It is in this background that Thevarajah’s father asks the question that how much of these Human rights law that has actually influenced the behaviour of actions of Governments. How many countries have changed their behaviour after entering into these treaties? The truth is that many remain hostile to Human Rights whilst others blatantly violate human rights.

The recognised central problem with HR law is that it is vaguely defined or hopelessly ambiguous which gives government’s enormous discretion to make trade-offs between different rights.

The right to security is used to justify harsh enforcement methods. This is more so in societies in the throes of ethnic or religious strife which outsiders often fail to understand.

But the best that can be said about the Human Rights movement is that at least it reflects a genuine desire to provide moral support. If laws can’t be enforced by institutions at least the moral support should be available for oppressed people.

The Human Rights legal regime taken as a whole has made Human Rights the common moral language of international relations, which has at certain times forced governments to take Human Rights seriously, which they might not have otherwise done.

One example is GSP Plus. Today we can boldly say that the responsibility of governments to uphold and implement international Human Rights standards is no longer in doubt.

How about accountability? What is accountability? It is the readiness to have one’s actions, one’s judgements and failures to be questioned by others, to explain why deviation by the reasonable expectation by responsible others may have occurred and to respond responsibly when errors in behaviour is detected. Therefore accountability is closely related to principles of morality, ethics, and legal obligations.

Consequently one of the major policy questions in the area of human rights centres on accountability. Who are bound by International human rights laws and normative standards?

At one time, individuals had no standing in international law. Such rights vested solely in governments. The manner in which governments treated their own citizens was said to be an internal affair and not the business and legitimate concerns of other governments or international organisations. This all changed at the end of WWII and the trauma that followed. United Nations’ Universal Declaration on Human Rights reflected this change in 1948. In one of its preambles it famously declared “it is essential, if man is not to be compelled to have recourse as a last resort to rebellion against tyranny and oppression that Human rights should be protected by the rule of law.”

It was not until 1990 that any proper international accountability for war crimes and other human rights violations was established. Thevarajah’s father’s question is how successful has all these words have been in overturning the powers of national support and the protective shield against accountability, internal affairs and widespread cultural impunity resulting from it.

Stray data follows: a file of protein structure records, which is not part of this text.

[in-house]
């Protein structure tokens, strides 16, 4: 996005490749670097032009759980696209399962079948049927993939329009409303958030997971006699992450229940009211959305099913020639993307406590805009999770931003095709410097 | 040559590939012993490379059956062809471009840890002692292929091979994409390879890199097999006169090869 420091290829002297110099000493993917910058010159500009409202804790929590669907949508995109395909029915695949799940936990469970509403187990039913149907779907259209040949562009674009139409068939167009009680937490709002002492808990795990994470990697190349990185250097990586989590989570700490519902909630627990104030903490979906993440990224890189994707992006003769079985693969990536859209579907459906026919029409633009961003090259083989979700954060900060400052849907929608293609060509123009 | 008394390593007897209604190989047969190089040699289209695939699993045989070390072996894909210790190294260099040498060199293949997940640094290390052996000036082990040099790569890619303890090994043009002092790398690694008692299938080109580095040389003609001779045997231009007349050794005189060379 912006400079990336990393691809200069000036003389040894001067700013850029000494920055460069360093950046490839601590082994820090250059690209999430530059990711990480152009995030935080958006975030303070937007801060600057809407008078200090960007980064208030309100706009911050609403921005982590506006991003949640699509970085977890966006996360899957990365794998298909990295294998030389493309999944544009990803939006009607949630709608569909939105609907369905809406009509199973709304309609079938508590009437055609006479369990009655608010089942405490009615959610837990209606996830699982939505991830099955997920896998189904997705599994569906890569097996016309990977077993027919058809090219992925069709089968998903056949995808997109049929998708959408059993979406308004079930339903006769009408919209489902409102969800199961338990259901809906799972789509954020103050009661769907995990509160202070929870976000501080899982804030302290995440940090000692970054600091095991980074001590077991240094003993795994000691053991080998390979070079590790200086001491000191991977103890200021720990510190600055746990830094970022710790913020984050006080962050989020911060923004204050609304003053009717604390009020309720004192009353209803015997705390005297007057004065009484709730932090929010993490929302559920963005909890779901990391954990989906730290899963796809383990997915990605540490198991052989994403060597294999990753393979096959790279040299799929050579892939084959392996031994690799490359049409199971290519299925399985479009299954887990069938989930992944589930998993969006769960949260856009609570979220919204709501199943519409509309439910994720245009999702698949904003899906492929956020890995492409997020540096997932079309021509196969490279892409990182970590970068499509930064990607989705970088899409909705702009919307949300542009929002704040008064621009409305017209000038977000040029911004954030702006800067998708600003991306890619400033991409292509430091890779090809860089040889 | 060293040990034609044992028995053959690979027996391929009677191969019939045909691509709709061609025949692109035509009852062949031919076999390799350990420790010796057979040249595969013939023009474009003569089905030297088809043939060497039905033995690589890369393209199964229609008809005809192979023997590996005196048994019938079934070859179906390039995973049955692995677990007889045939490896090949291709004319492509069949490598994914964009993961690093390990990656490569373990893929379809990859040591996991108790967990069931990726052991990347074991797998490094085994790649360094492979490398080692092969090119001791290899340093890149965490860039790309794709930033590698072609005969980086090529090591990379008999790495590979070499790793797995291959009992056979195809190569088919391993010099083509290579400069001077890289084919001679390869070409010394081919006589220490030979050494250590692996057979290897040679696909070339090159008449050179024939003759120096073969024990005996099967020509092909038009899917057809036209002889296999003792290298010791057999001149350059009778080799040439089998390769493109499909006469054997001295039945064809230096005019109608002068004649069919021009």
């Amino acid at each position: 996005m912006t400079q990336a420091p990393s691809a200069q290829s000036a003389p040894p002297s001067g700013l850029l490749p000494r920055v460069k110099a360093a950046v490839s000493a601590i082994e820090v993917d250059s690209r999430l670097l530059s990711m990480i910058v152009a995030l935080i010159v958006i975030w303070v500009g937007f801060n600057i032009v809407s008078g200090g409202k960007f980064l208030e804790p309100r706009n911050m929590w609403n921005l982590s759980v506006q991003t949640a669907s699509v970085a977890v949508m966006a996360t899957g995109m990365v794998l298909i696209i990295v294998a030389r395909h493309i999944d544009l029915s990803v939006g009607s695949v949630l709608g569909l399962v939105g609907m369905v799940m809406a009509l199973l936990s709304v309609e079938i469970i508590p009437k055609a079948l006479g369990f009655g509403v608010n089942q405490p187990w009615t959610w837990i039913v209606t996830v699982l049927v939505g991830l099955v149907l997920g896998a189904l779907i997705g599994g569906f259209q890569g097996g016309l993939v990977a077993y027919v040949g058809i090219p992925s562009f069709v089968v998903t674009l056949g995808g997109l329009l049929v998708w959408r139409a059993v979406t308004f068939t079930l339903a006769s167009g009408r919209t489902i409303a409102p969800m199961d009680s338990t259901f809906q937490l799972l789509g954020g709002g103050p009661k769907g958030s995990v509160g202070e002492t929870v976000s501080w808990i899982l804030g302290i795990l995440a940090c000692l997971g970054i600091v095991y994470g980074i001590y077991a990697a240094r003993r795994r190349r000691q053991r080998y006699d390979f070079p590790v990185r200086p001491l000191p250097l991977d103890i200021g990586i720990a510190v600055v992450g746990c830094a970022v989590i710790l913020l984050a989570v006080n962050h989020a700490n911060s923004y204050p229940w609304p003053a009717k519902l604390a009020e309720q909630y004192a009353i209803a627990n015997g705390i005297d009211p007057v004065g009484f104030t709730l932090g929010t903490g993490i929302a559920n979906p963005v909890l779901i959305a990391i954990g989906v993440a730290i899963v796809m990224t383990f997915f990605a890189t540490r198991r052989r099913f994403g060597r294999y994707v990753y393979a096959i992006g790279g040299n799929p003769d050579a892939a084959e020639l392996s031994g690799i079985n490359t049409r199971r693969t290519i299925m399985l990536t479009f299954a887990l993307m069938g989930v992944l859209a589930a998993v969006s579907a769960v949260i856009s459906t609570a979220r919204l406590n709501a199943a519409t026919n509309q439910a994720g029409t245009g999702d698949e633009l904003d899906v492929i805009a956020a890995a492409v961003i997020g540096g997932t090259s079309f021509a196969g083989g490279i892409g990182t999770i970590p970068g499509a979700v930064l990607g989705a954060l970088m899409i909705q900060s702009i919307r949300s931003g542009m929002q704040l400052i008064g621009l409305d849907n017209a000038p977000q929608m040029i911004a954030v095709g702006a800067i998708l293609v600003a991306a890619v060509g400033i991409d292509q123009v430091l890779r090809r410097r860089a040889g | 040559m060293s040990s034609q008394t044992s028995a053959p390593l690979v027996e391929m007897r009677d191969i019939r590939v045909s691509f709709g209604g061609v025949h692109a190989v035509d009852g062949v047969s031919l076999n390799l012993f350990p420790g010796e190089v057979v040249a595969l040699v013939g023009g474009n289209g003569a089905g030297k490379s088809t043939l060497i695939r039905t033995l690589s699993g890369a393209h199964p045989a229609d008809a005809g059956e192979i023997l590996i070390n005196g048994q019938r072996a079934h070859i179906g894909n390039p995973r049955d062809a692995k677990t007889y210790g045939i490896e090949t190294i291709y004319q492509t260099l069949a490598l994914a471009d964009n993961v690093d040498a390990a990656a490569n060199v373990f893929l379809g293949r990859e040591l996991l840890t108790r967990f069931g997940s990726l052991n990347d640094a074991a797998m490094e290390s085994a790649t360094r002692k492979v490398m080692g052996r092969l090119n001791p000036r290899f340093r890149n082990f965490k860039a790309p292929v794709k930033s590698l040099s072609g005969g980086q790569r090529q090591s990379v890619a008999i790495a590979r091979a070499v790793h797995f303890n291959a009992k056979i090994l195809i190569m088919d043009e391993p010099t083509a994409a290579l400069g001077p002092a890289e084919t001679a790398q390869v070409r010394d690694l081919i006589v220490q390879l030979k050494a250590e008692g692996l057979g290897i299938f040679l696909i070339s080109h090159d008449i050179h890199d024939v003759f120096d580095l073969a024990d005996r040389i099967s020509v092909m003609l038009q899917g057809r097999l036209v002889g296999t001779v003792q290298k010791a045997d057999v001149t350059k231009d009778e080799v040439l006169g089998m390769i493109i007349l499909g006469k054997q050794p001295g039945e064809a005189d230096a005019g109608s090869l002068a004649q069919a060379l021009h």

The answer given to this by Human rights activists is the dramatic and radical changes in the area of international human rights, international criminal law and the creation of international tribunals. They point to the establishment of the ICJ with jurisdiction to try specific individuals for war crimes, genocide and crimes against humanity including newly codified sexual and general terms.

They say this was the result of world getting tired of going indefinitely from one human rights crisis to another creating ad hoc tribunals for each specific case only if and when political forces allowed it. They recall the trials of Pol Pot of Idi Amin and Augusto Pinochet.

An international momentum has begun on moving from impunity to accountability and they view the establishment of the ICJ as a step in the right direction. The good news is that it is now accepted that HR treaties not only impose upon states an obligation as regards acts for which they are themselves responsible towards those subjects.

Securing long term solutions and reconciliation on conflicts that are inevitably generated by situations of impunity cannot be achieved by telling stories without the consequence of responsibility.

Consequence of responsibility is justice. Justice is an irreducible principle of morality. The imperative need is to consolidate, strengthen and further elaborate the existing mechanisms of regional protection of Human Rights. Ensuring that human rights violations, wherever it takes place, are investigated and adjudicated by independent bodies so that perpetrators and would be perpetrators will have no place to go and no place to hide.

What comfort does this give Theverajah’s father? He has lost his son and he is in search of closure, his family laments. You should never take a child from their loved ones. There is a mystique attached to your children. Speaking a few words on PC Surendran he shared his first memories of his colleague at a Karnatic musical recital.

“My first memory of Surendran goes back several years to one evening in this very hall, in 1990. In the glaring lights of the stage was this young man, very fair in a weitti seated cross legged in the stage accompanied by a music instrument of typical Karnatic musical recital, singing in the mellifluous voice, one of my favourite Karnatic compositions.”

“In my eyes Surendran was a rare man who held himself out as a willing provider of legal services to all members of the public, who may need it. He truly believed that the law ought not to be a tool of control, but rather a foundation for human dignity and prosperity.”

Surendran’s four-decade legal career included a master’s degree in international comparative law with distinction. He had also had the opportunity to attend several workshops at the European Commission Headquarters in Brussels and study tours on the European Court of Justice- Luxemburg, the Human Rights Commission and the European Court on Human Rights, thereby honing his skills and sensitivity to the subject of Human Rights and their place in jurisprudence.